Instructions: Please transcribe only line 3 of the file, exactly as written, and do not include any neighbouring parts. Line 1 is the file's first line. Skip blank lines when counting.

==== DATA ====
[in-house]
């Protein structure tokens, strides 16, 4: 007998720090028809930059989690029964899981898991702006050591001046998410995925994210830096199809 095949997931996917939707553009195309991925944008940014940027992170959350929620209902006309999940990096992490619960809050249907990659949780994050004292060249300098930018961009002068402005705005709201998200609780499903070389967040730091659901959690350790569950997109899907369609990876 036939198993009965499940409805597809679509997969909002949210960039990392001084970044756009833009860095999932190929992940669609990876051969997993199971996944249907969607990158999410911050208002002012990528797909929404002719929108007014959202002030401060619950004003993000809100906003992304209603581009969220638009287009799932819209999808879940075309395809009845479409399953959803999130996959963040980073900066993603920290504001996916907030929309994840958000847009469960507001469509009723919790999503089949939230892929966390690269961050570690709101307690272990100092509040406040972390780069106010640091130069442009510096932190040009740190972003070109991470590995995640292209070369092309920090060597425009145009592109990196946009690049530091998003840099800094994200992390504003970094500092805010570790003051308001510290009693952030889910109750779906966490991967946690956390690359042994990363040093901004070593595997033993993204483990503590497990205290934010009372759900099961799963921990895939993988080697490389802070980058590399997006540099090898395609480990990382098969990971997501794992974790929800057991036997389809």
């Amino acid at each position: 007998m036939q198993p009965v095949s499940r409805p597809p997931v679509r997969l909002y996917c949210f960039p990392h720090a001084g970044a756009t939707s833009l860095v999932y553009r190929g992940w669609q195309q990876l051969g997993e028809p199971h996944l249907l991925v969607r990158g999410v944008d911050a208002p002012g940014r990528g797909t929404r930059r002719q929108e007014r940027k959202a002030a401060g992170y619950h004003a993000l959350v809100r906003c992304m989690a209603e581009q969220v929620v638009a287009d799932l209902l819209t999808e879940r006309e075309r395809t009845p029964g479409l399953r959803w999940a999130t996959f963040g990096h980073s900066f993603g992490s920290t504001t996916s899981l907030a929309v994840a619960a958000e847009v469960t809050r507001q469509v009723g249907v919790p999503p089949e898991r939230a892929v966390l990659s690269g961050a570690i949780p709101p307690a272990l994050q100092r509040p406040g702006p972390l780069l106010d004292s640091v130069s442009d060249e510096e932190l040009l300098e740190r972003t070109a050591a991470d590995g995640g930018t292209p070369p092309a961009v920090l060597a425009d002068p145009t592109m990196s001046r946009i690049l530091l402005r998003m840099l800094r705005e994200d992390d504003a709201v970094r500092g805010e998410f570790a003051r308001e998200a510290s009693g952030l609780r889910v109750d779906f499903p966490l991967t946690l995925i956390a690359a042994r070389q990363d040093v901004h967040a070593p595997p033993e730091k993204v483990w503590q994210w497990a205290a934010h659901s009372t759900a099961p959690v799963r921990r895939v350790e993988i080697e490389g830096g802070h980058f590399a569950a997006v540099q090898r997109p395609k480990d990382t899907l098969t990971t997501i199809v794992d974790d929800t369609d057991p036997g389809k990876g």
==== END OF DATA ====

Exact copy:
């Amino acid at each position: 007998m036939q198993p009965v095949s499940r409805p597809p997931v679509r997969l909002y996917c949210f960039p990392h720090a001084g970044a756009t939707s833009l860095v999932y553009r190929g992940w669609q195309q990876l051969g997993e028809p199971h996944l249907l991925v969607r990158g999410v944008d911050a208002p002012g940014r990528g797909t929404r930059r002719q929108e007014r940027k959202a002030a401060g992170y619950h004003a993000l959350v809100r906003c992304m989690a209603e581009q969220v929620v638009a287009d799932l209902l819209t999808e879940r006309e075309r395809t009845p029964g479409l399953r959803w999940a999130t996959f963040g990096h980073s900066f993603g992490s920290t504001t996916s899981l907030a929309v994840a619960a958000e847009v469960t809050r507001q469509v009723g249907v919790p999503p089949e898991r939230a892929v966390l990659s690269g961050a570690i949780p709101p307690a272990l994050q100092r509040p406040g702006p972390l780069l106010d004292s640091v130069s442009d060249e510096e932190l040009l300098e740190r972003t070109a050591a991470d590995g995640g930018t292209p070369p092309a961009v920090l060597a425009d002068p145009t592109m990196s001046r946009i690049l530091l402005r998003m840099l800094r705005e994200d992390d504003a709201v970094r500092g805010e998410f570790a003051r308001e998200a510290s009693g952030l609780r889910v109750d779906f499903p966490l991967t946690l995925i956390a690359a042994r070389q990363d040093v901004h967040a070593p595997p033993e730091k993204v483990w503590q994210w497990a205290a934010h659901s009372t759900a099961p959690v799963r921990r895939v350790e993988i080697e490389g830096g802070h980058f590399a569950a997006v540099q090898r997109p395609k480990d990382t899907l098969t990971t997501i199809v794992d974790d929800t369609d057991p036997g389809k990876g």